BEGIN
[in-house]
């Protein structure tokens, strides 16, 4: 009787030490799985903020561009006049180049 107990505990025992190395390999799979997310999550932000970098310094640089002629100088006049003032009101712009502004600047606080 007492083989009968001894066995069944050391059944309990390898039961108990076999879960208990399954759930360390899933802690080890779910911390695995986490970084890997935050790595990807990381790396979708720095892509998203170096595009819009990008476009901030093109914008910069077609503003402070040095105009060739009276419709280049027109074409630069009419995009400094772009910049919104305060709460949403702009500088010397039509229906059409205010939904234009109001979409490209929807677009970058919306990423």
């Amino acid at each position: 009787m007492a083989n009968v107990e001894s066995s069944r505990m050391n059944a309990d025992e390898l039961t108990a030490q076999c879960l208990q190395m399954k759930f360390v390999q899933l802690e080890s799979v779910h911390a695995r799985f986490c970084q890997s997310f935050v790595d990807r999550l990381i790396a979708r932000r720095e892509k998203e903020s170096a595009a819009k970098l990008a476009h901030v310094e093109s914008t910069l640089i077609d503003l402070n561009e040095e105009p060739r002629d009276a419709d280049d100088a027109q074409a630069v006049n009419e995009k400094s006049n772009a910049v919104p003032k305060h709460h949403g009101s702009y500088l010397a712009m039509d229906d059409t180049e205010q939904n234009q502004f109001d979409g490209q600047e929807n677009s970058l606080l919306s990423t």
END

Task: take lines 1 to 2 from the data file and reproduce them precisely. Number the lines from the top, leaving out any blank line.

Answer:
[in-house]
């Protein structure tokens, strides 16, 4: 009787030490799985903020561009006049180049 107990505990025992190395390999799979997310999550932000970098310094640089002629100088006049003032009101712009502004600047606080 007492083989009968001894066995069944050391059944309990390898039961108990076999879960208990399954759930360390899933802690080890779910911390695995986490970084890997935050790595990807990381790396979708720095892509998203170096595009819009990008476009901030093109914008910069077609503003402070040095105009060739009276419709280049027109074409630069009419995009400094772009910049919104305060709460949403702009500088010397039509229906059409205010939904234009109001979409490209929807677009970058919306990423």